Pumpkins: I picked my first pumpkin yesterday. A bright orange Baby Pam about 6 inches diameter and perfectly round. It grew in the pumpkin, gourd and sunflower patch next to my house. Maybe 3 lbs or so. The giant pumpkin at my community plot must be 20 lbs by now. It just started to show some orange color yesterday. I have a new giant pumpkin trying to set fruit in my home pumpkin patch. Maybe it will make it. I am watching.
Summer squash: This year I have almost too many summer squash, but so far I'm able to keep up with using them. I give many away to friends, in particular Elaine who often serves dinner to her church group and they seem to love fresh squash. Also, my husband brings them to the office where he says they disappear fast. I have four varieties, two plants each. I will remember not to plant more than this ever.
Kale: I have begun picking my spring planting of kale this past week. Not sure why I waited so long. Wasn't sure I liked it and it is very pretty to look at in the garden. In any case, delicious. I pick the upper young leaves. Lots of them. Excellent sautéed with potatoes, onions and choricho!
Broccoli: I STILL have new heads forming on my spring broccoli plants. The smaller ones that didn't head up earlier are heading now. Nice big heads. A great crop this year.
Lettuce: I resorted to buying a head of a beautiful red Boston lettuce at the store this week. My garden lettuce is still in its summer slump. I have a lot of summer crisp Batavian growing, but it seems to grow slow. I'll have to start this earlier next year. It seems like this holds well in the heat but doesn't necessarily grow well. I also have lots of little seedlings of col weather lettuce and greens ready for transplanting this weekend.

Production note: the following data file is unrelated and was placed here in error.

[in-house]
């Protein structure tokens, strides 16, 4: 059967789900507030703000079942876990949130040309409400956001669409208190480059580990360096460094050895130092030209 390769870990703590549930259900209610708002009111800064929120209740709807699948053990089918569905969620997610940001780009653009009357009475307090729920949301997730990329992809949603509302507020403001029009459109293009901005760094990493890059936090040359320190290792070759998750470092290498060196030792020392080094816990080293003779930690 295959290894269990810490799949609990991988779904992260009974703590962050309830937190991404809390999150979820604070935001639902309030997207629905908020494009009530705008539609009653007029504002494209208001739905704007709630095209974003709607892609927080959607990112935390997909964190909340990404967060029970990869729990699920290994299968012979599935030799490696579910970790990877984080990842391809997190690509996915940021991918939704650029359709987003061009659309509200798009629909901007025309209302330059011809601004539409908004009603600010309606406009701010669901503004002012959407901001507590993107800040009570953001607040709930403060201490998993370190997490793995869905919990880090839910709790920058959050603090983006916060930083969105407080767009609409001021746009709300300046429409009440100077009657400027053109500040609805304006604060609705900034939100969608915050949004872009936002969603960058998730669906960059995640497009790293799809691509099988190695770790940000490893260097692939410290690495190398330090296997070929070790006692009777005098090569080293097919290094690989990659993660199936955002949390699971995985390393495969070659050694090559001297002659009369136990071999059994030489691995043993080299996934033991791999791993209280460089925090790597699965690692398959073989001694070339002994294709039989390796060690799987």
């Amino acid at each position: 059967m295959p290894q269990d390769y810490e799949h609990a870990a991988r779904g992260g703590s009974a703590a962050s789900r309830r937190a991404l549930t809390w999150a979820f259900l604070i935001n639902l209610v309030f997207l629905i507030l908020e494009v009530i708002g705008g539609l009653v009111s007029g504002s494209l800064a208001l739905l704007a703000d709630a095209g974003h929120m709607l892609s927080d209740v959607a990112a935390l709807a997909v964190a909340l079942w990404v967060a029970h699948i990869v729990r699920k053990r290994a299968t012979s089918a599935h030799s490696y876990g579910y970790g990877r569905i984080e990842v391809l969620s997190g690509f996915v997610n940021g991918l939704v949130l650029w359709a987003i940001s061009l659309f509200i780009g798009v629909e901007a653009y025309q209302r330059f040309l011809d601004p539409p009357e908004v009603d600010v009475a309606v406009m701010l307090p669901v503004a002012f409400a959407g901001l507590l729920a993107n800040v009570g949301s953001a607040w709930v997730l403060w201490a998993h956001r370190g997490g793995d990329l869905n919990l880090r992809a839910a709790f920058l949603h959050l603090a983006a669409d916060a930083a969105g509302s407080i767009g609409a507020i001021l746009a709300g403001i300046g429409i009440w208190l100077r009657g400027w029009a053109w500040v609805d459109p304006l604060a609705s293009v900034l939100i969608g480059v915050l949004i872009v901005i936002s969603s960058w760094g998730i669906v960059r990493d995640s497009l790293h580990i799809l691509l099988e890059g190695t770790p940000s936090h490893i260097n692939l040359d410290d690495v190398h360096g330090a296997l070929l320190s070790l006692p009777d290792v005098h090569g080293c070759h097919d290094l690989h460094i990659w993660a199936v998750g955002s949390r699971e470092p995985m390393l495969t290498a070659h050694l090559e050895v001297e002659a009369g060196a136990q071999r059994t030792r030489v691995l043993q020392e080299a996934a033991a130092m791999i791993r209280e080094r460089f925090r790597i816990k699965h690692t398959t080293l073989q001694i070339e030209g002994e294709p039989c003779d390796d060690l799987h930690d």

Friday, August 22, 2008
cheers to another Friday night!
new potato and summer squash casserole
This is a fantastic casserole that I have made a few times now. Its a recipe I made up myself to use the abundant items in my refrigerator. I could eat it every night!
Freshly dug potatoes, any variety, washed and sliced thin (about 1/8 inch)
Summer squash, I like to use mostly yellow varieties, sliced about 1/4-1/2 inch
Layer into a baking dish:
salt and pepper
repeat layers until all vegetables are used (or dish is full...)
Grated mild melting cheese about 1/2 cup (gouda, jack or mozzarella)
Fresh bread crumbs (a good thick layer)
Grated parmigiana cheese
Salt and pepper
Milk (I use skim). Pour this into the side of the casserole dish until it reaches half way up the side.
At 375 until its done. About 30 minutes. You can microwave it a bit first to speed up the cooking.
the best meal ever ....
... well, I have been having lots of good meals this summer, but this one was exceptional. My family was here. With picture perfect weather, we all harvested vegetables at my garden, made the food together and then enjoyed it together outside on the patio.
cheeses, olives and breads - white, wheat and zucchini
freshly steamed garden edamame